By Suphakit Nuntavorakarn, HPPF, Thailand
Mekong Region, June 16, 2016
Members of the Regional Technical Working Group on Environmental Impact Assessment (RTWG on EIA, facilitated by Mekong Partnership for the Environment) participated in the Annual Conference of International Association for Impact Assessment in Nagoya, Japan in May 2016. IAIA is a global conference focusing on Impact Assessment tools and issues such as EIA, Health Impact Assessment (HIA), Public Participation, Biodiversity, Climate Change, and other topics. Here, an RTWG member shares his thoughts on the event and particularly one session “Learning-Centered Approaches to Impact Assessment.”
The Annual Conference of International Association for Impact Assessment, or IAIA, is the global conference of various Impact Assessments and various issues around Impact Assessment, for example, Environmental Impact Assessment (EIA), Health Impact Assessment (HIA), Social Impact Assessment (SIA), Strategic Environmental Assessment (SEA), Public Participation, Biodiversity, Climate Change, and many other topics.
There are about 700 – 900 participants in IAIA each year and they are from governmental sector, international organizations and financial institutions, private sector, consultants, academic and research sector, NGOs, with small fraction from grass-root organizations.
In IAIA 2016, there was a new group of sessions on the topics of ‘Learning’, initiated by Professor John Sinclair from University of Manitoba, and Professor Alan Diduck, University of Winnipeg, Canada.
At the beginning of the session, Prof.John Sinclair made a presentation on “Learning-Centered Approaches to Impact Assessment” as an introduction and I think it is very useful for us when we think about “Public Participation in EIA”.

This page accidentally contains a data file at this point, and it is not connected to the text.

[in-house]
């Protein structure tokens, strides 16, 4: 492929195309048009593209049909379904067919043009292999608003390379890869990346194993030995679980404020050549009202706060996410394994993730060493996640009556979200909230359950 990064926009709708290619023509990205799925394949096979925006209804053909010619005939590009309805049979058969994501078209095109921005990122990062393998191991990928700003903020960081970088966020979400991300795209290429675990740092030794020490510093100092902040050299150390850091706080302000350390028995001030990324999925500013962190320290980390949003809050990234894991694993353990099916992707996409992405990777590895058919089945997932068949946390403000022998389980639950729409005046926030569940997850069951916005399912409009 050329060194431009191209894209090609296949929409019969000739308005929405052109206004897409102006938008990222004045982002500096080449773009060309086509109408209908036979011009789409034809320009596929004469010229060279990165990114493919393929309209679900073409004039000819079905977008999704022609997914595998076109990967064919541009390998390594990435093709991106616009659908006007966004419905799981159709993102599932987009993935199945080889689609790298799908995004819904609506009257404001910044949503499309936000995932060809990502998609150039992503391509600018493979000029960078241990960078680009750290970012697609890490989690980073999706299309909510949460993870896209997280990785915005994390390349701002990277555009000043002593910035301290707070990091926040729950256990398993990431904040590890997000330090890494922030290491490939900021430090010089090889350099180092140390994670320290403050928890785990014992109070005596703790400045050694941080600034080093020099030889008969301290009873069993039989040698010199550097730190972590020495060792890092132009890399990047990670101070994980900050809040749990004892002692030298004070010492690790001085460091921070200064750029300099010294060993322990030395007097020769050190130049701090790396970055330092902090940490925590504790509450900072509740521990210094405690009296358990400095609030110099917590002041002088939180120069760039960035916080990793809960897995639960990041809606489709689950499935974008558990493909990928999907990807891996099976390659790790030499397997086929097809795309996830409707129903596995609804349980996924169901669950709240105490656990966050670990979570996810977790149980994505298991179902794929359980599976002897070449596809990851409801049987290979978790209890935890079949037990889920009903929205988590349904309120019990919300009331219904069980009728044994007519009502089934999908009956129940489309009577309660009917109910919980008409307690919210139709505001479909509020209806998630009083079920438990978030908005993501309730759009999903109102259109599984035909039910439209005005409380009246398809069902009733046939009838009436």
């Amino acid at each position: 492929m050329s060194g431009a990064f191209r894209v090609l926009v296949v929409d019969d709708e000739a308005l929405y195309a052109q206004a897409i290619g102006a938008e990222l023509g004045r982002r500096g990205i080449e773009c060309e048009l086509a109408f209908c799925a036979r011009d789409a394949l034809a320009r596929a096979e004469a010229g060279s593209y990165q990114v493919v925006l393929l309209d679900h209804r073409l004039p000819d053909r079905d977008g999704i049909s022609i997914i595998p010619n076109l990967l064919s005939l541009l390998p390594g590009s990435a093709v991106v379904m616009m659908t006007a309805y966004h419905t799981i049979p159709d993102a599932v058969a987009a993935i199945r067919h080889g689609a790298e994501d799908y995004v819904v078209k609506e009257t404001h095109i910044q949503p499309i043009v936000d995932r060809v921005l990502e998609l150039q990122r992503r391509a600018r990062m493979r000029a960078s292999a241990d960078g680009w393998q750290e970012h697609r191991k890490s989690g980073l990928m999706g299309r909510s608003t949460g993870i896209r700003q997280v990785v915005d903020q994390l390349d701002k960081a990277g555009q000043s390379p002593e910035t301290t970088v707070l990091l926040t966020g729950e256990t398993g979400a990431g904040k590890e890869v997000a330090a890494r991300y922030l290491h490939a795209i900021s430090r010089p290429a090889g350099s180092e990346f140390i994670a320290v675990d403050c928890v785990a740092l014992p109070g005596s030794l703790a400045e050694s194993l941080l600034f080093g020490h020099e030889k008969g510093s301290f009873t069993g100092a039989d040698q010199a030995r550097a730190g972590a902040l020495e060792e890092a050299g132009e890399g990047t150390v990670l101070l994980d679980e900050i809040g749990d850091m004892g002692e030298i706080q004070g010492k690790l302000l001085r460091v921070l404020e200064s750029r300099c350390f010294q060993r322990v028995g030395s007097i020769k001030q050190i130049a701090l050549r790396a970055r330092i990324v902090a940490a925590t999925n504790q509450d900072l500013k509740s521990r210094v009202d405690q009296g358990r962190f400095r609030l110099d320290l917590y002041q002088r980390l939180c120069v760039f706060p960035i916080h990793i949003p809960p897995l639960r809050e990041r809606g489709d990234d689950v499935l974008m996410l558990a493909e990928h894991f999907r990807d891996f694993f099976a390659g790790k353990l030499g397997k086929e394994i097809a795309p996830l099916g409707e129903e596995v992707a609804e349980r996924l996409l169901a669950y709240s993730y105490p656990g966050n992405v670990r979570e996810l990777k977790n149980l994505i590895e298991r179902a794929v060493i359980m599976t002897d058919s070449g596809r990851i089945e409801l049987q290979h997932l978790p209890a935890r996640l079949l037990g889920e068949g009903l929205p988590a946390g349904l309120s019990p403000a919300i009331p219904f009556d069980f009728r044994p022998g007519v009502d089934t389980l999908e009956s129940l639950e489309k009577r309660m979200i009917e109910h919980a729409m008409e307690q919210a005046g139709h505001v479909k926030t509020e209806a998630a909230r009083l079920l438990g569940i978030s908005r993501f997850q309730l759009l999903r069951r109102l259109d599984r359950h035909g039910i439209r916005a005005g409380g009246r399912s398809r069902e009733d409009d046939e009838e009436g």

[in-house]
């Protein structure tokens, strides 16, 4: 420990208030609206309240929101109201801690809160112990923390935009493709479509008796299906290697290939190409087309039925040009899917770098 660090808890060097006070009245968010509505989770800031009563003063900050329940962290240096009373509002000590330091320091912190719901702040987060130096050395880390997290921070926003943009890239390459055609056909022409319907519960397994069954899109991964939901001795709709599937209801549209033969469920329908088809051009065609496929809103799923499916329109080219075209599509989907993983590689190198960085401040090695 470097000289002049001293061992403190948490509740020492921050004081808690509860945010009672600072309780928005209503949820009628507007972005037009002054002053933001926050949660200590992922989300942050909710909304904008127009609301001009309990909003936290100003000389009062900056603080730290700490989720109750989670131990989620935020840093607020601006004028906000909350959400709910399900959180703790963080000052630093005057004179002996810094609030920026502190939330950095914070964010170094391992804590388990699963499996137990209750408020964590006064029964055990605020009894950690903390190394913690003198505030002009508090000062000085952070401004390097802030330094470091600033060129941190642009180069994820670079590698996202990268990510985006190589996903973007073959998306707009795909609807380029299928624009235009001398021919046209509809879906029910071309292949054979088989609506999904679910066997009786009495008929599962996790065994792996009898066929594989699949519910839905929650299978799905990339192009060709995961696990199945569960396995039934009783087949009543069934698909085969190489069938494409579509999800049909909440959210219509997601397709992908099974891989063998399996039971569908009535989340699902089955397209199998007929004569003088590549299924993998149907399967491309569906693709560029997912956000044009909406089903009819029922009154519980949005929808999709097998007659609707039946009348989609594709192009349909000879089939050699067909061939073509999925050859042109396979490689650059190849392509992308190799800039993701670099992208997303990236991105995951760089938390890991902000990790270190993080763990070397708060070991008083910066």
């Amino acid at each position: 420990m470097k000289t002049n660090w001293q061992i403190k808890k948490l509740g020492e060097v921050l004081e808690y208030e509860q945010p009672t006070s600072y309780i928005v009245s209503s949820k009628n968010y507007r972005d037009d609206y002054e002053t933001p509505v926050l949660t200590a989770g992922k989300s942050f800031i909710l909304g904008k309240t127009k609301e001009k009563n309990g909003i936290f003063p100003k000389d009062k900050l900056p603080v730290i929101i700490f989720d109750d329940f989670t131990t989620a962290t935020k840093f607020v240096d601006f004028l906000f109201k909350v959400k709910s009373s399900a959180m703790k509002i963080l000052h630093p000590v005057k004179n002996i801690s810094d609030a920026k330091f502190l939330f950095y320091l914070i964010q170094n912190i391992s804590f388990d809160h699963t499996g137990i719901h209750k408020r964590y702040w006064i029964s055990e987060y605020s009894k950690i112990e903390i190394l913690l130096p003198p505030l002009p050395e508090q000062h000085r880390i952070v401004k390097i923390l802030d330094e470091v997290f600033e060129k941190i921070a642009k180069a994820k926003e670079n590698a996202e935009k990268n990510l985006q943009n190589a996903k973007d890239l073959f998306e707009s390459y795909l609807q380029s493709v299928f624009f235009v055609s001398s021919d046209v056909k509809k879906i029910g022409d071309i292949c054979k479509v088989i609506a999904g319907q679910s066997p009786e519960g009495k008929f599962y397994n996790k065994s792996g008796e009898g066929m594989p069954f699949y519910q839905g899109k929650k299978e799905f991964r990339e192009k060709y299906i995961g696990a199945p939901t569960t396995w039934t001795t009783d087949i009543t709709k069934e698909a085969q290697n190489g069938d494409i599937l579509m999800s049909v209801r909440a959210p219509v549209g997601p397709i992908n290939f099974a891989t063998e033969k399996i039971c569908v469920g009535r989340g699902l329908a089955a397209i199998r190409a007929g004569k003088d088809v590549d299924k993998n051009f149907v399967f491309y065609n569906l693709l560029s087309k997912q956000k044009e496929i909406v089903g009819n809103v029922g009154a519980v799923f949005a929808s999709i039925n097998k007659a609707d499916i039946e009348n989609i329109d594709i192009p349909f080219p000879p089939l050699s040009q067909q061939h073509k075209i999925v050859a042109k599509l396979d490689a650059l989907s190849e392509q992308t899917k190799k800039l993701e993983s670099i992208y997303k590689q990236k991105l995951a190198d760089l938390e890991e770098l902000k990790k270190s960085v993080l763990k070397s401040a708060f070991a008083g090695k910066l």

Based on their own experiences, Prof.John started from providing and involving in several kinds of learning and training as ‘education for public involvement’. After that, the process of public involvement is actually a key learning in itself that leading to informal, mutual, and social learning for sustainability or ‘learning through involvement’ and this led to many implications for Impact Assessment process reform.
But the main aim of public involvement is not only ‘to be involved and that’s it’. Consequently, it evolved from public involvement in Impact Assessment to ‘Adaptive management and learning in follow up’.
Adaptive management is a vital concept and practices not only for project proponent and local communities, but for all other stakeholders related to the project or program or policy, e.g. governments, academics, NGOs, CSOs, etc. This led to better impact predictions as well as better mitigation and monitoring in Impact Assessment that have many Sustainability implications as well.
Furthermore, if we do not only consider ‘learning in Impact Assessment’ during conducting the study and public participation process, but also after finishing Impact Assessment, we can ‘learning from Impact Assessment’, through Post hoc evaluation of policy and law that can lead to Organizational and policy learning, as well as through Post hoc evaluation of Impact Assessment effectiveness that should contribute to Learning in Communities of Practice (CoP) and Organization learning. These can lead to Societal learning for sustainability.
So if we piecing it all together, Impact Assessment process can contribute to Societal learning for sustainability in many ways, either through informal, mutual, and social learning toward adaptive management and learning in follow up, or through non-formal education, empowerment, and capacity enhancement for organizational and policy learning as well as learning in Communities of Practice, or other ways.
Both Prof.John and Prof.Alan will continue this session on Learning through email group and also in the next IAIA. They plan to develop a special issue of Impact Assessment journal on these issues as well, so if you are interested to learn more, you can contact either of them through their emails.
For more on the conference click here.